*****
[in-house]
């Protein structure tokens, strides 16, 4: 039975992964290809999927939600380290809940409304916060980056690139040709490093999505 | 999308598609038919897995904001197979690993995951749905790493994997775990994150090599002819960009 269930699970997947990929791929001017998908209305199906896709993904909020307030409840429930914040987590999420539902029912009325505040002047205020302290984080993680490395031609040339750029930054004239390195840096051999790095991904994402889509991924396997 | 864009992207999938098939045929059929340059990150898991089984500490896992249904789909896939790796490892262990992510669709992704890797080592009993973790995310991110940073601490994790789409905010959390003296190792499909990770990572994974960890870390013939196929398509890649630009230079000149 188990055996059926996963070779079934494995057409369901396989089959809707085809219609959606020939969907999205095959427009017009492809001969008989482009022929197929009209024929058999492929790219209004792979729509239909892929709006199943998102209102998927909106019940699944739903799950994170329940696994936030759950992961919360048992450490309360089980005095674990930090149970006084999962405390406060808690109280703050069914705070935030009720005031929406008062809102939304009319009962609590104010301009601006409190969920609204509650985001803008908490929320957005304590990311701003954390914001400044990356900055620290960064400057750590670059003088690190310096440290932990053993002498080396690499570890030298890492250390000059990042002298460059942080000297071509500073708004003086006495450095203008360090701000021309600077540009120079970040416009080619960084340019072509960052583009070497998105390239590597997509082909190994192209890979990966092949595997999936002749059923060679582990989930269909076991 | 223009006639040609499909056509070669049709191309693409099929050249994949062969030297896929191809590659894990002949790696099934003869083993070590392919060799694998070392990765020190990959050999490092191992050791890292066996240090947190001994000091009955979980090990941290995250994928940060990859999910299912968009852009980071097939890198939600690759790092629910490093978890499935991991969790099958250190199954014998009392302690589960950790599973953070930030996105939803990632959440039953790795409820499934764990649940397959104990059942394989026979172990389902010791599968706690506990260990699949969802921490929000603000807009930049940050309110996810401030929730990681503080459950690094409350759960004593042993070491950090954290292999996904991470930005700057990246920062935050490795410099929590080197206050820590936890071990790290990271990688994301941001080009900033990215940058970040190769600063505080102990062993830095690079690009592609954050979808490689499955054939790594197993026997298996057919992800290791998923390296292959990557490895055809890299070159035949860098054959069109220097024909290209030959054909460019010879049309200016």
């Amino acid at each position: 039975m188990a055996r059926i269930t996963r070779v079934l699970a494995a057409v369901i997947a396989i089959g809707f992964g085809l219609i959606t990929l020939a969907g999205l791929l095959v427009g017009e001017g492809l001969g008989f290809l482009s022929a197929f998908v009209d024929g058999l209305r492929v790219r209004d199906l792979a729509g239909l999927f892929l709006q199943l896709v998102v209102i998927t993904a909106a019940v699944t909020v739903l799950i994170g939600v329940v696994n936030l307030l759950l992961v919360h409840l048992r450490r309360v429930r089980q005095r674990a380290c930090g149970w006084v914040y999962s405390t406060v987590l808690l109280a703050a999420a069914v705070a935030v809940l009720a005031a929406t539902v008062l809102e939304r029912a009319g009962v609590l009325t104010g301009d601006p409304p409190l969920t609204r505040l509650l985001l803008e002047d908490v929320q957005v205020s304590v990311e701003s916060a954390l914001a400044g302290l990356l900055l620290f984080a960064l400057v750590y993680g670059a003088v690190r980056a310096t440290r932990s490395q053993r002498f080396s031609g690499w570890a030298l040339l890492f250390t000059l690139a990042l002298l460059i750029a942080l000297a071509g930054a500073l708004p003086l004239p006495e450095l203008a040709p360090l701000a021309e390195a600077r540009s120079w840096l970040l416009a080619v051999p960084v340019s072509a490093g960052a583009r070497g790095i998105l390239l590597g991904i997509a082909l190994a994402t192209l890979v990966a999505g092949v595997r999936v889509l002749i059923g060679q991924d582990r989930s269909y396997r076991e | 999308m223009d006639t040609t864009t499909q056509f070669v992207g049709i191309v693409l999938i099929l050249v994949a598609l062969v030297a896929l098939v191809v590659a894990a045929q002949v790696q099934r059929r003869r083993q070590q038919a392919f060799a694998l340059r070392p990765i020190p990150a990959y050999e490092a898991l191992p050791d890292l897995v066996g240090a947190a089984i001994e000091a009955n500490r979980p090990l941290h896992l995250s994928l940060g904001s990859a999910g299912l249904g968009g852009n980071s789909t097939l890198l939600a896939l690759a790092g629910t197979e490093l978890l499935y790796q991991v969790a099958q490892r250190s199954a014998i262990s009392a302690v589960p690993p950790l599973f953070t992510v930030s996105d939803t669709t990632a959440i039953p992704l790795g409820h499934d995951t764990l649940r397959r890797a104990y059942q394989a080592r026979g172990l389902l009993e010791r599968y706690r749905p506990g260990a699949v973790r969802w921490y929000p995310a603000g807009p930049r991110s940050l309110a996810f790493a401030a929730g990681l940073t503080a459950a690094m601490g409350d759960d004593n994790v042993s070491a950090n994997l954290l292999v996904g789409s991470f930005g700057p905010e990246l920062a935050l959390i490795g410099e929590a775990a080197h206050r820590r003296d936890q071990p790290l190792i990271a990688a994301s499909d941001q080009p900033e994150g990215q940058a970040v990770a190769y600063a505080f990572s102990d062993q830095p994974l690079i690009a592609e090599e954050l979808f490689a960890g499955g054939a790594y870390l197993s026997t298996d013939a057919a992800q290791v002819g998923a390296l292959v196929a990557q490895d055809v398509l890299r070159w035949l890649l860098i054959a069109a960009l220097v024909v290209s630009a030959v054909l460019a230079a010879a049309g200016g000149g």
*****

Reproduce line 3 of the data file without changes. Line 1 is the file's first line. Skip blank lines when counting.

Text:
């Amino acid at each position: 039975m188990a055996r059926i269930t996963r070779v079934l699970a494995a057409v369901i997947a396989i089959g809707f992964g085809l219609i959606t990929l020939a969907g999205l791929l095959v427009g017009e001017g492809l001969g008989f290809l482009s022929a197929f998908v009209d024929g058999l209305r492929v790219r209004d199906l792979a729509g239909l999927f892929l709006q199943l896709v998102v209102i998927t993904a909106a019940v699944t909020v739903l799950i994170g939600v329940v696994n936030l307030l759950l992961v919360h409840l048992r450490r309360v429930r089980q005095r674990a380290c930090g149970w006084v914040y999962s405390t406060v987590l808690l109280a703050a999420a069914v705070a935030v809940l009720a005031a929406t539902v008062l809102e939304r029912a009319g009962v609590l009325t104010g301009d601006p409304p409190l969920t609204r505040l509650l985001l803008e002047d908490v929320q957005v205020s304590v990311e701003s916060a954390l914001a400044g302290l990356l900055l620290f984080a960064l400057v750590y993680g670059a003088v690190r980056a310096t440290r932990s490395q053993r002498f080396s031609g690499w570890a030298l040339l890492f250390t000059l690139a990042l002298l460059i750029a942080l000297a071509g930054a500073l708004p003086l004239p006495e450095l203008a040709p360090l701000a021309e390195a600077r540009s120079w840096l970040l416009a080619v051999p960084v340019s072509a490093g960052a583009r070497g790095i998105l390239l590597g991904i997509a082909l190994a994402t192209l890979v990966a999505g092949v595997r999936v889509l002749i059923g060679q991924d582990r989930s269909y396997r076991e | 999308m223009d006639t040609t864009t499909q056509f070669v992207g049709i191309v693409l999938i099929l050249v994949a598609l062969v030297a896929l098939v191809v590659a894990a045929q002949v790696q099934r059929r003869r083993q070590q038919a392919f060799a694998l340059r070392p990765i020190p990150a990959y050999e490092a898991l191992p050791d890292l897995v066996g240090a947190a089984i001994e000091a009955n500490r979980p090990l941290h896992l995250s994928l940060g904001s990859a999910g299912l249904g968009g852009n980071s789909t097939l890198l939600a896939l690759a790092g629910t197979e490093l978890l499935y790796q991991v969790a099958q490892r250190s199954a014998i262990s009392a302690v589960p690993p950790l599973f953070t992510v930030s996105d939803t669709t990632a959440i039953p992704l790795g409820h499934d995951t764990l649940r397959r890797a104990y059942q394989a080592r026979g172990l389902l009993e010791r599968y706690r749905p506990g260990a699949v973790r969802w921490y929000p995310a603000g807009p930049r991110s940050l309110a996810f790493a401030a929730g990681l940073t503080a459950a690094m601490g409350d759960d004593n994790v042993s070491a950090n994997l954290l292999v996904g789409s991470f930005g700057p905010e990246l920062a935050l959390i490795g410099e929590a775990a080197h206050r820590r003296d936890q071990p790290l190792i990271a990688a994301s499909d941001q080009p900033e994150g990215q940058a970040v990770a190769y600063a505080f990572s102990d062993q830095p994974l690079i690009a592609e090599e954050l979808f490689a960890g499955g054939a790594y870390l197993s026997t298996d013939a057919a992800q290791v002819g998923a390296l292959v196929a990557q490895d055809v398509l890299r070159w035949l890649l860098i054959a069109a960009l220097v024909v290209s630009a030959v054909l460019a230079a010879a049309g200016g000149g």